Jack White and Copying God
Jack White has made a name for himself as both rock and roll’s agitator and its conscience. Wielding a heavy respect for historic styles and analog recording methods, White has often been accused of being slavish regarding restrictions. The White Stripes, his first band, featured a stripped-down style, minimalist arrangements, and an exclusively tri-color palette. He insists that deadlines, boxes, and good old-fashioned hard work are essential to the creative process. His own hard work—three bands, 14 albums, and one recording label later—seems to have borne this out.
Now, on Boarding House Reach, the 42-year-old seems to be compromising.
In an interview with Rolling Stone, White stated: "This album is the culmination of, like, 'I don't care.' I want it to sound like this. I don't care how it was made." Up until recently, White’s equipment consisted of vintage recording consoles and 8-track tape decks; he primarily chose old instruments to make it harder to achieve the sound he wanted. Not anymore. Boarding House Reach, White’s third solo album, was edited using Pro Tools and features signature guitars from St. Vincent and Van Halen.
This new approach doesn’t mean that he has abandoned all of his boxes. The primary restriction for Boarding House Reach was to write the songs in his head before he recorded them. Apparently Jack White’s head is full of a lot of sounds we’ve never heard before, because this album is free-wheeling, sprawling, and in some places totally bonkers. Critics could be excused for thinking it is unfocused, but White sounds like he’s having fun trying out all the other colors in the crayon box beyond red, white, and black.
The album is difficult to pin down, like White himself. He covers an incredible array of stylistic ground, from the R&B and gospel tones of “Connected By Love” to klezmer violin in “Abulia and Akrasia” to the folk blues of “What’s Done Is Done.” Of course, White’s garage rock roots can be found scattered throughout the album, especially in “Over and Over and Over,” a song with a hook a la Rage Against the Machine and the rapid-fire delivery of White’s own “Lazaretto.” Spoken word shows up in “Ezmerelda Steals the Show” and “Abulia and Akrasia.” If there’s one style that appears most consistently, it’s funk. White’s collaborators on this album are session artists who typically back up major R&B and hip-hop artists; their skill shines in the freeform “Corporation” and “Get in the Mind Shaft,” to name a few.
Another groove that takes its cues from funk, “Ice Station Zebra,” is central to the album both in location and mindset. Here, White takes a moment to lay out his thoughts on the creative process. The independent streak, as always, stands strong:
“I'm never gonna go where you want me to go, 'cause
I got feelings that you just don't know and you can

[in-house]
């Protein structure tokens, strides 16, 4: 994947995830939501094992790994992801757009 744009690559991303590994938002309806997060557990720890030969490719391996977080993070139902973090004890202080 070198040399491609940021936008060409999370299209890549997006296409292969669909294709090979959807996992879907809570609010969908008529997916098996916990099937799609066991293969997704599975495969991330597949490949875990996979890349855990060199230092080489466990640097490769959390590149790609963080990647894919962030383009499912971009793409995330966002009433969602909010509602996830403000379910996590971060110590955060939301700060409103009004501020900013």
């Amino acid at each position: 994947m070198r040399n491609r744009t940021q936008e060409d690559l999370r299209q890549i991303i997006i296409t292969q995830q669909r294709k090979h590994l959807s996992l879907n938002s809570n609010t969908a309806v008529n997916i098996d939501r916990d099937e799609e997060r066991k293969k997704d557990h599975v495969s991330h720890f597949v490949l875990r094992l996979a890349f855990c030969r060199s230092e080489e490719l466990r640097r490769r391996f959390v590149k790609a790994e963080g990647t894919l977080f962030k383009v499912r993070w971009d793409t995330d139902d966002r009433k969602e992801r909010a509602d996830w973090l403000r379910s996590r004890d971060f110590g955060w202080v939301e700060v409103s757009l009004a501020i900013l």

Listen up if you want to hear
And if you can't stand it, then [scream track] right here.”
White sounds like he’s having fun trying out all the other colors in the crayon box beyond red, white, and black.
Jack White’s message in Boarding House Reach is the same as it’s always been: he will continue to do what he feels is best regardless of what you think, because he doesn’t care what you think. He’s listening to the music inside of him. White has stated in multiple interviews that this album was a result of releasing the songs he was hearing in his head to be themselves instead of letting his ego get in the way.
Curiously, this idea is similar to Madeleine L’Engle’s description of the artist of faith as someone who walks in the path of Jesus’ mother, Mary: “I believe that each work of art, whether it is a work of great genius, or something very small, comes to the artist and says, ‘Here I am. Enflesh me. Give birth to me.’ And the artist either says, ‘My soul doth magnify the Lord,’ and willingly becomes the bearer of the work, or refuses; but the obedient response is not necessarily a conscious one, and not everyone has the humble, courageous obedience of Mary.”
The faithful artist, then, attempts to be a catalyst for art, to make art that is subject to Christ for the glory of God. Jack White may have admirable things to say about work ethic, boundaries, and the creative process, and he continues to expand our sonic landscape in new and exciting ways. However, at the end of the day Jack White is subject only to Jack White, and made for his own glory.
Or is he? On much of Boarding House Reach, White would have us believe that he fits into no box but his own. Yet there is one box that he can’t seem to escape, hinted at in “Ice Station Zebra”:
“Everyone creating is a member of the family
Passing down genes and ideas in harmony
The players and the cynics might be thinking it's odd
But if you rewind the tape, we're all copying God...
Add your own piece, but the puzzle is God's.”